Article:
The United States elections will be taking place this November, capping off an event-filled year, to say the least. All 435 seats in the House of Representatives, 35 of the 100 seats in the Senate, and the office of President will be contested. Among several potential changes under a Biden/Democratic regime are modifications to the tax code.
Two of Biden’s proposed changes are an increase in capital gains tax for high-income filers and the elimination of stepped-up basis. In this blog post, we will examine the impact of each on taxable investments.
Currently, short-term capital gains are taxed at the ordinary income tax rate, while long-term gains are taxed at a lower rate. For the highest-income bracket, this is 20%. Also, the Net Investment Income Tax (NIIT) of 3.8% applies to individuals and couples earning more than $200,000 and $250,000, respectively.
Biden’s proposal calls for filers earning over $1,000,000 to pay ordinary income tax rates on their investment gains, regardless of the holding period. This would effectively raise the long-term capital gains tax rate to 43.4% (39.6% + 3.8%) for the highest earners.
Under this proposal, there would be no difference in tax rates between short-term and long-term gains for high-income filers. An optimal tax-loss harvesting strategy would shift from emphasizing long-term lots to emphasizing high-cost lots regardless of holding period.
The higher tax rate on capital gains would lower after-tax returns across the board. This would particularly harm actively managed strategies with high turnover due to frequent trading. Conversely, tax-optimized strategies would become more attractive. As tax rates increase, loss harvesting and gain deferral become more valuable.
For investors anticipating higher taxes, a tax-optimized portfolio manager could become more aggressive in harvesting losses and deferring gains. However, this may come at the cost of increased tracking error, according to Jeremy Milleson, a portfolio manager at Parametric Portfolio Associates.
A second proposal is the elimination of stepped-up cost basis upon death. Currently, an asset’s cost basis can be “stepped-up,” or adjusted higher, when it is passed onto an inheritor. For example, if an investor purchases shares at $20 and then passes them onto an heir when they are worth $100, the shares’ cost basis can be stepped-up to $100. When the inheritor eventually sells the shares, they will pay less realized gains tax due to the higher cost basis. This creates an incentive to hold onto appreciated shares rather than realizing gains. Removing stepped-up cost basis would take away this incentive.
Like the capital gains tax increase, this change would also reduce after-tax returns. Conversely, it would make donating securities more attractive, as there would be a higher incentive to gift appreciated securities. For charitably-inclined investors, it may make sense to systematically gift appreciated assets and replace them with cash, says Milleson.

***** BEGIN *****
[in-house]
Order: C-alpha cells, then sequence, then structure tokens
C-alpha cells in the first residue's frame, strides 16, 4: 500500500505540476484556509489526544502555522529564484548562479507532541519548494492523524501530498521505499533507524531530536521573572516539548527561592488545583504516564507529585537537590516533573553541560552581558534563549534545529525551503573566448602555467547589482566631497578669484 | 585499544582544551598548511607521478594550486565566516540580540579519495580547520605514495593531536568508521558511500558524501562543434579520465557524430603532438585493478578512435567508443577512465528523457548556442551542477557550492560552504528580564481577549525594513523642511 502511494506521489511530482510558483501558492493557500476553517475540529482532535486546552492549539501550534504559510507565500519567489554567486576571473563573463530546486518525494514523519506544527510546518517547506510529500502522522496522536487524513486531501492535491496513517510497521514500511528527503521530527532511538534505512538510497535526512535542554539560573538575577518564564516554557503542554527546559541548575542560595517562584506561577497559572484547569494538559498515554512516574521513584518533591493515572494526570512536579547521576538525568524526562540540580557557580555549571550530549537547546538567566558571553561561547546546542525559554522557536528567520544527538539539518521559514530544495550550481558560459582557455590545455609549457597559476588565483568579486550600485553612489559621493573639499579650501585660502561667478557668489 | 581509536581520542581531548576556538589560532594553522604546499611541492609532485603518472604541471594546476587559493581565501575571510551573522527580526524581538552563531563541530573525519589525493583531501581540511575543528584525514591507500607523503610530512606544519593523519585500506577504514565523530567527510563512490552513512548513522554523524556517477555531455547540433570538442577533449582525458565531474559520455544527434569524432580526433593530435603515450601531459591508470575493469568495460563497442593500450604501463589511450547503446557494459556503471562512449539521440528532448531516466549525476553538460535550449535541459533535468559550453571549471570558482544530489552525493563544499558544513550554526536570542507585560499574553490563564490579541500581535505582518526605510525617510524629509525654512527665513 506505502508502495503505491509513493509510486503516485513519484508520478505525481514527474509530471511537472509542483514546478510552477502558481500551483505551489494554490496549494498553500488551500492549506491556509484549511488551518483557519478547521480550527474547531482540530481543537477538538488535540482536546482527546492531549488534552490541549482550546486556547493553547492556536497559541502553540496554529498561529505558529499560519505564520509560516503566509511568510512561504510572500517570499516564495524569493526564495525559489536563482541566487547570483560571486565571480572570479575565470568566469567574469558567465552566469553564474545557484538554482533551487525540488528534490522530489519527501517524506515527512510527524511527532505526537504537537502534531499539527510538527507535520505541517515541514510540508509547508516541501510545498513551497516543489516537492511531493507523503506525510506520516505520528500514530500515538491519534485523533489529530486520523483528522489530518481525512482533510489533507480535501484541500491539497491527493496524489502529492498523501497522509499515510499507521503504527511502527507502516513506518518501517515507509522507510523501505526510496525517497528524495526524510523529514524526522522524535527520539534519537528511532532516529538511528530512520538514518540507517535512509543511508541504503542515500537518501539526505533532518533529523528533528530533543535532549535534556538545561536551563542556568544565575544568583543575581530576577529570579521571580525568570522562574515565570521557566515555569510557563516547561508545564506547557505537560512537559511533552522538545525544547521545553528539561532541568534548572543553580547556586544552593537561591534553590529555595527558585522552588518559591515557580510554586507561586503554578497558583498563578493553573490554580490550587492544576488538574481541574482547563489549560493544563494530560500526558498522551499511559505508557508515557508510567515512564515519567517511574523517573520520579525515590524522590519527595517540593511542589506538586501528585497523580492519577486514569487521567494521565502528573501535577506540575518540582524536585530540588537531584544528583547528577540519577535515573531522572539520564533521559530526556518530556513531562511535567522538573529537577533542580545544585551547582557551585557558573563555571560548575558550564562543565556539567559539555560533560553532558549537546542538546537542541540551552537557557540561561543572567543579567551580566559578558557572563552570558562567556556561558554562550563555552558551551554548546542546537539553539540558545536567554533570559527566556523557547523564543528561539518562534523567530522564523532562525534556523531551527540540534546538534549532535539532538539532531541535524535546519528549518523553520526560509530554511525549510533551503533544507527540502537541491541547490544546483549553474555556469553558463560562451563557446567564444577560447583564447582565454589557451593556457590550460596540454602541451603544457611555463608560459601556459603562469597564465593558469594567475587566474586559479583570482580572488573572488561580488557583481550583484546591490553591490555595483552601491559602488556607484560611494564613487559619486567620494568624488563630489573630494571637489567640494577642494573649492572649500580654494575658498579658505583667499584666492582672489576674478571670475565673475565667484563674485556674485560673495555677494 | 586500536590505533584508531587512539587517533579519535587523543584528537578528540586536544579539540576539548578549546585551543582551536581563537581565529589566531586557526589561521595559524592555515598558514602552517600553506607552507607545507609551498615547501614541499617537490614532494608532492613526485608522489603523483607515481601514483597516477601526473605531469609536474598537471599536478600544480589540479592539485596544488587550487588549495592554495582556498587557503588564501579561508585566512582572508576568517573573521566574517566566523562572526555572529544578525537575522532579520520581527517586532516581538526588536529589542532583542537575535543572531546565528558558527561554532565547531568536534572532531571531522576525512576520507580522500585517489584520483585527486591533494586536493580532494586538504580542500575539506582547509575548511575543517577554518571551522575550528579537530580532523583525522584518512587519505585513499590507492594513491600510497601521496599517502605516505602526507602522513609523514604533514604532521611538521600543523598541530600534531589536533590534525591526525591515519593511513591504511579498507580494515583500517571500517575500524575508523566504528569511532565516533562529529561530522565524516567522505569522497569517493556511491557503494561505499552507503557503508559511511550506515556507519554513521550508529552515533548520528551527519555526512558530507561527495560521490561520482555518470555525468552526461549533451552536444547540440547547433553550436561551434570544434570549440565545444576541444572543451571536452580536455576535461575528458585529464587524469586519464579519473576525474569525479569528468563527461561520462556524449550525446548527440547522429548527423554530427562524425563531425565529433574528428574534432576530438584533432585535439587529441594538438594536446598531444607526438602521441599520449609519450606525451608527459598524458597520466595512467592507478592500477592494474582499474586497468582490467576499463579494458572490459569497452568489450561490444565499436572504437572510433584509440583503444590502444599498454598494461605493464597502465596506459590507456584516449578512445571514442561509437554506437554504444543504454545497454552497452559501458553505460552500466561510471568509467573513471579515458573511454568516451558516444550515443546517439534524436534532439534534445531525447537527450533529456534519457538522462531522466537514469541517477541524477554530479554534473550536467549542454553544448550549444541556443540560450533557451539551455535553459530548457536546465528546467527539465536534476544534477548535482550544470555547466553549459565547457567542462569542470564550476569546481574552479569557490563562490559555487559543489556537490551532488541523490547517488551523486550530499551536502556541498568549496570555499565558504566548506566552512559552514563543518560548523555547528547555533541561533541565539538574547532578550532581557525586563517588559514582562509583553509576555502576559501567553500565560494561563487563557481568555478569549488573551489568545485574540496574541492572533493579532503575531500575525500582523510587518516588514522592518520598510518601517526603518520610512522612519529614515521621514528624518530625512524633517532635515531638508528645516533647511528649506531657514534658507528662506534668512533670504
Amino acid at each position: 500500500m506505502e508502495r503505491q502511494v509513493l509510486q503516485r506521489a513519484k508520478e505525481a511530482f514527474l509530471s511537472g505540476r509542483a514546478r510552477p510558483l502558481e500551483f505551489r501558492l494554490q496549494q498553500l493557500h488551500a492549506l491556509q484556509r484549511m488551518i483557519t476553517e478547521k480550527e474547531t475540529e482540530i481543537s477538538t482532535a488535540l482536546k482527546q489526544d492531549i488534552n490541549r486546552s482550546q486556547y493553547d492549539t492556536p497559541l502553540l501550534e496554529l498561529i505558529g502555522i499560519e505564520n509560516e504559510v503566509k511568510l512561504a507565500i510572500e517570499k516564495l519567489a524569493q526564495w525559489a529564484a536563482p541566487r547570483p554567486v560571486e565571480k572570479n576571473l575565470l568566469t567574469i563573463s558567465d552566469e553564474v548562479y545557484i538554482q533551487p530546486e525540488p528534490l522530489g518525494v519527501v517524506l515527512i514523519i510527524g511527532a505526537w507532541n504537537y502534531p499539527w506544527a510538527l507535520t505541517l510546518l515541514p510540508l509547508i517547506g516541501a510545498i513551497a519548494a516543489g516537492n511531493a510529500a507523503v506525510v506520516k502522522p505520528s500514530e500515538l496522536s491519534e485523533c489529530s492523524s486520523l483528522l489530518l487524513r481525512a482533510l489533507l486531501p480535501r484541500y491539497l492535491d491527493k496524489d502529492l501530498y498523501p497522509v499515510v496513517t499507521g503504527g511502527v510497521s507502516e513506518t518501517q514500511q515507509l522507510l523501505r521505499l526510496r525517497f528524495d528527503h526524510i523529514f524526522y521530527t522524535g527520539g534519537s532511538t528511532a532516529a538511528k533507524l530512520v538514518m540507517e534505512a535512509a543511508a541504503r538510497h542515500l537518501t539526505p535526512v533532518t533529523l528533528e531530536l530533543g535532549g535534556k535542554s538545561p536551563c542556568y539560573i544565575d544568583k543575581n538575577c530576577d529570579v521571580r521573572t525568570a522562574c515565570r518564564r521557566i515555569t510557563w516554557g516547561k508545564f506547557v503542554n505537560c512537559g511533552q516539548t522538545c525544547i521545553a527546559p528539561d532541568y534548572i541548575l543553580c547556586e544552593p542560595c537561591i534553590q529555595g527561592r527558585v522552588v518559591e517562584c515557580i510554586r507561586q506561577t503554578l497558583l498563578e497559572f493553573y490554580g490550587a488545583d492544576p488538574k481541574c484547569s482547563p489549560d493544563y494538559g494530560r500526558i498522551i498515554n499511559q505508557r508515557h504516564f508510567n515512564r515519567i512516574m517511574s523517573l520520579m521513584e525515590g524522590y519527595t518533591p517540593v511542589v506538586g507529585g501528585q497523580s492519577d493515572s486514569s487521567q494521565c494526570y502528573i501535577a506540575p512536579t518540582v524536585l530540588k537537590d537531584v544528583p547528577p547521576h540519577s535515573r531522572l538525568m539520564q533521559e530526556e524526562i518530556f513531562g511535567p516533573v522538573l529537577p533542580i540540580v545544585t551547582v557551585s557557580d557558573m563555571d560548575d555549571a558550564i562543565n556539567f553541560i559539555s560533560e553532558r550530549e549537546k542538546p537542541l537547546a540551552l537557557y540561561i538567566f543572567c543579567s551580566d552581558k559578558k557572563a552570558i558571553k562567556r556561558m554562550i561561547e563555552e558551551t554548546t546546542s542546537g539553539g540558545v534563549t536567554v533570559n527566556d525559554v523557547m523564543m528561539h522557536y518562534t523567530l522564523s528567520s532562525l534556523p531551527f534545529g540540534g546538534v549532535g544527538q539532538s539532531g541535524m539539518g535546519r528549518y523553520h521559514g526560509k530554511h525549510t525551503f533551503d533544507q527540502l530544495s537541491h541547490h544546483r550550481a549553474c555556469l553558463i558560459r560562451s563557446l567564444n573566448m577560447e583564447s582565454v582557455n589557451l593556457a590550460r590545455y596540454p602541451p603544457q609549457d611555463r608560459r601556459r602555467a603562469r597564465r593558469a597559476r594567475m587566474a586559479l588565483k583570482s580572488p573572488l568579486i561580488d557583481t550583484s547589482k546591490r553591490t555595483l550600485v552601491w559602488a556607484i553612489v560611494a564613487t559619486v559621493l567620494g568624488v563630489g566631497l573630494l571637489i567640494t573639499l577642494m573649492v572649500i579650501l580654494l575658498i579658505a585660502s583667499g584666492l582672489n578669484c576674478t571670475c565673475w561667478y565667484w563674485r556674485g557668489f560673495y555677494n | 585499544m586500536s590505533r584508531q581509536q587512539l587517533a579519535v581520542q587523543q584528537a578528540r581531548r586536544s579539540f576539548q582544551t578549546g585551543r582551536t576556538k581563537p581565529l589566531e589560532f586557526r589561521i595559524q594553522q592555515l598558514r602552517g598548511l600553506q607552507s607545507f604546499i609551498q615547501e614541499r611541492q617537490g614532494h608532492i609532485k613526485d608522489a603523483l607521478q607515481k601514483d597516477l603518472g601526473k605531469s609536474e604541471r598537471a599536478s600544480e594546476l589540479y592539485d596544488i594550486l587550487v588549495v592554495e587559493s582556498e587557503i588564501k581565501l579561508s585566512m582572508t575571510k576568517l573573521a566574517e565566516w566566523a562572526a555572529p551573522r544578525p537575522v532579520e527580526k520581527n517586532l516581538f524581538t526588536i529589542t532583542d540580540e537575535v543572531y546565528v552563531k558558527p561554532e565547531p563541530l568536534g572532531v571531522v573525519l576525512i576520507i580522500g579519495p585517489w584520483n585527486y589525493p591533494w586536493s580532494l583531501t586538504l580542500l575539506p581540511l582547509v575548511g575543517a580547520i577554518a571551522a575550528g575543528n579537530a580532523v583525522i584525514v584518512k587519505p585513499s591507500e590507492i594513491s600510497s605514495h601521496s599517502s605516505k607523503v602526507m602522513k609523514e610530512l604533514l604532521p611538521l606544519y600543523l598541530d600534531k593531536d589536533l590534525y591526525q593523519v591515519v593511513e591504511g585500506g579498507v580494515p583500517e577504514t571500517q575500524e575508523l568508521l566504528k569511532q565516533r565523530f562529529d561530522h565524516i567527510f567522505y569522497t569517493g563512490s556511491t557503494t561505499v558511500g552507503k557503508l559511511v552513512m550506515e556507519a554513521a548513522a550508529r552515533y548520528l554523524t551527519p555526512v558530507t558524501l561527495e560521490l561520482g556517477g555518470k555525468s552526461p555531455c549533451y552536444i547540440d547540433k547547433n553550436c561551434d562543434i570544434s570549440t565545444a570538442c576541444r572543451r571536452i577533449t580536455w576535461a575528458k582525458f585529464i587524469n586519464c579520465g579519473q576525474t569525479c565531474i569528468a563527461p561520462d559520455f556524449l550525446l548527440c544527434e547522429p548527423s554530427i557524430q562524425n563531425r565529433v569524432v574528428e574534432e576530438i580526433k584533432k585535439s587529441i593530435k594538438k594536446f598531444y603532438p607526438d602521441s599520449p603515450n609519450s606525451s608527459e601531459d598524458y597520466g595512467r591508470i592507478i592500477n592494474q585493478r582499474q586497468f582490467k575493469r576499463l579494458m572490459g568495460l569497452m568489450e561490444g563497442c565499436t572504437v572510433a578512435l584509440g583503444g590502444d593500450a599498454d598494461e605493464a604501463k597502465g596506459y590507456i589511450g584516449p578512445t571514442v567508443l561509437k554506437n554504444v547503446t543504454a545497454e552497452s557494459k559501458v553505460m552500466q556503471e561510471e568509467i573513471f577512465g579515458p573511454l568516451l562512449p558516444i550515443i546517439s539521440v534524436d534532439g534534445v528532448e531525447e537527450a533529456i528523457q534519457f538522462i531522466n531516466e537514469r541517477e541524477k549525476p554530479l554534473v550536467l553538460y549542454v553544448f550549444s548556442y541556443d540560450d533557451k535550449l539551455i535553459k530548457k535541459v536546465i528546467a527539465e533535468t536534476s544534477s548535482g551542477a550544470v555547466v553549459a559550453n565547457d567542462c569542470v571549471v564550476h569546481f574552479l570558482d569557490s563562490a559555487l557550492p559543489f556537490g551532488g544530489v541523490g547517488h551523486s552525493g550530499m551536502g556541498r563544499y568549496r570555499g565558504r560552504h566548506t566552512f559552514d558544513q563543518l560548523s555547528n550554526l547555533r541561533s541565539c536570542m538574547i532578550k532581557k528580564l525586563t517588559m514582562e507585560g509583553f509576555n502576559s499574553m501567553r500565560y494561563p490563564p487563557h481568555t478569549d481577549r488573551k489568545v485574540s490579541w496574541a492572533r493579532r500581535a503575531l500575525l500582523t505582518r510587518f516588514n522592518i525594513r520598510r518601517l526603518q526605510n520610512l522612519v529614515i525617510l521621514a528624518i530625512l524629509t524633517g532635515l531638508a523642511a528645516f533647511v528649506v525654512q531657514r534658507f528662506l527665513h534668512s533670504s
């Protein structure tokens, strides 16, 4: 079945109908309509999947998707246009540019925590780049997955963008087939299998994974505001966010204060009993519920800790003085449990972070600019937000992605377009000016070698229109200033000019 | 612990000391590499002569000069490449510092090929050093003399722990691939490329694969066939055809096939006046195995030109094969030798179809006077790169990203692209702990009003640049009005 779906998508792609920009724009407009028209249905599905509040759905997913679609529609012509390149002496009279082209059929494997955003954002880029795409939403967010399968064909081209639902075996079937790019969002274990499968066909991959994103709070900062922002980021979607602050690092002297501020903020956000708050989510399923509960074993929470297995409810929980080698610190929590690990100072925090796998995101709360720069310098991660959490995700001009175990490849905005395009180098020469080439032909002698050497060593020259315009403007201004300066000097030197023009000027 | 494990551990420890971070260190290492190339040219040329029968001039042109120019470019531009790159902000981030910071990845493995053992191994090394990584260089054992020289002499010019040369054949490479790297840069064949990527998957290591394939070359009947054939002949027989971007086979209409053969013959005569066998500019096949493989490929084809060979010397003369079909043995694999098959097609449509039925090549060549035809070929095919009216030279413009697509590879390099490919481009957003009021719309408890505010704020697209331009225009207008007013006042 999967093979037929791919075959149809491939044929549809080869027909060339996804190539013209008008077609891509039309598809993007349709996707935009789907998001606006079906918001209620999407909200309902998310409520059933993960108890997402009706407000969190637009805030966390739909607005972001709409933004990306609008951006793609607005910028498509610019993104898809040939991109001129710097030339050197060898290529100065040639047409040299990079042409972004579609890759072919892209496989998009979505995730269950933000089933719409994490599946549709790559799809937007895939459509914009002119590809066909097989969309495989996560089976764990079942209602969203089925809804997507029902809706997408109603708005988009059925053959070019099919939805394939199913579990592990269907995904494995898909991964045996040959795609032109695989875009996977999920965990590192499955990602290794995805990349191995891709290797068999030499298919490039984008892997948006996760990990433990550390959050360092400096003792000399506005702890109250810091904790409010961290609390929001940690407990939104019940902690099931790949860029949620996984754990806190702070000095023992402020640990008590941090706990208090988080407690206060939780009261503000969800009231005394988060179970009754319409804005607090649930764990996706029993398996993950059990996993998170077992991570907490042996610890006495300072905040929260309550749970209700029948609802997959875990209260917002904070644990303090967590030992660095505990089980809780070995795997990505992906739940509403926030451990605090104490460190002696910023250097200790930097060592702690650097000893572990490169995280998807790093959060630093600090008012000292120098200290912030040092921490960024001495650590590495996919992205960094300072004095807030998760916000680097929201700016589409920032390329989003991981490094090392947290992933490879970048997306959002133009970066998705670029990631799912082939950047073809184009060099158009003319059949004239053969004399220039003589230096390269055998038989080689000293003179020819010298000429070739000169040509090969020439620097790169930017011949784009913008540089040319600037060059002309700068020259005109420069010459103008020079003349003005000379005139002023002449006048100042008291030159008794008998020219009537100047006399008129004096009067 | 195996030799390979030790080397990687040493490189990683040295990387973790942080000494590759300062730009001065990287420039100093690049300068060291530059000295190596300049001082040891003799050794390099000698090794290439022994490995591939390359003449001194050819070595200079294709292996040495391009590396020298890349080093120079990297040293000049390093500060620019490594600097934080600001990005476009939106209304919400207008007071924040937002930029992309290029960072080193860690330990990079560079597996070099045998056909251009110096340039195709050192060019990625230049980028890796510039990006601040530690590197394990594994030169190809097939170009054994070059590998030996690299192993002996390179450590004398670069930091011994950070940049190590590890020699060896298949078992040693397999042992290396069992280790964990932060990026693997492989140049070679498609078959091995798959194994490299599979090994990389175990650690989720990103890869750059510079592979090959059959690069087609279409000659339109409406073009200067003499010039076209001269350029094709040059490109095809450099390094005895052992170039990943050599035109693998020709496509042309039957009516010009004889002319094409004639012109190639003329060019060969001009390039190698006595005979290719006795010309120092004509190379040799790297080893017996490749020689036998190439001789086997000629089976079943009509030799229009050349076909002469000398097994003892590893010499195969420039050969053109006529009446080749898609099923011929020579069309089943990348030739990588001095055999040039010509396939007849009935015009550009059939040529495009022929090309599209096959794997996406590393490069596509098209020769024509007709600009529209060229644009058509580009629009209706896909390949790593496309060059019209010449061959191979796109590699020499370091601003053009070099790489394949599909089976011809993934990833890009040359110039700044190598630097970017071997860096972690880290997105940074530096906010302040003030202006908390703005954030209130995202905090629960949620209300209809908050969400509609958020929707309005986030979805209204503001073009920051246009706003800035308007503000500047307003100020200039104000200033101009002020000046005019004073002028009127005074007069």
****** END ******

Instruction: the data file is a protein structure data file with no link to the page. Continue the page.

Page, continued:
The change would also result in greater flexibility in timing when to realize gains. Without an incentive to hold onto appreciated securities until death, gains could be harvested strategically over time based on an investor’s needs and other circumstances. One example of how to take advantage of this, according to Ben Schneider and Pete Hand, tax economists at Aperio Group, would be to time liquidations for when an individual’s income, and thus tax rate, is at its highest.
All of this comes with an important caveat. At this time, the details of how this change would get implemented are unclear. For example, we don’t yet know if unrealized gains would be taxable at death or if the original cost basis would be applied to heirs.
These are just some of the possible changes in tax law that may result from the upcoming election. Before taking any action, there are many other variables to consider. For example, even if Biden wins the presidency, the timing and extent of these changes may vary. Under a “clean sweep” scenario where the Democrats win control of the House, Senate, and White House, legislation may be more aggressive. However, even if these changes take place, they may be reversed by a future administration. Thus, there may be some value in holding onto appreciated assets in case stepped-up basis gets reinstated.
Our aim in this post is not to provide specific tax advice but to highlight the importance of working with a financial advisor and portfolio managers that are capable of navigating complex scenarios and optimizing under different circumstances. We recommend speaking to your advisor before the year ends to determine which actions, if any, you should take.
This article was written by Matthew Lui, CFA, CAIA, Vice President, Investment Research. As a member of Canterbury’s Research Group, Mr. Lui is responsible for sourcing, evaluating, and monitoring traditional, long-only equity managers. Mr. Lui serves as the chair of Canterbury's Global Equity Manager Research Committee and the vice chair of the Hedge Funds Committee. He also sits on the Capital Markets Committee. Prior to joining Canterbury, Mr. Lui was a trader and research analyst at Knightsbridge Asset Management. He received his Bachelor of Arts in economics from University of California, Berkeley. Mr. Lui is a CFA® charterholder and a Chartered Alternative Investment Analyst.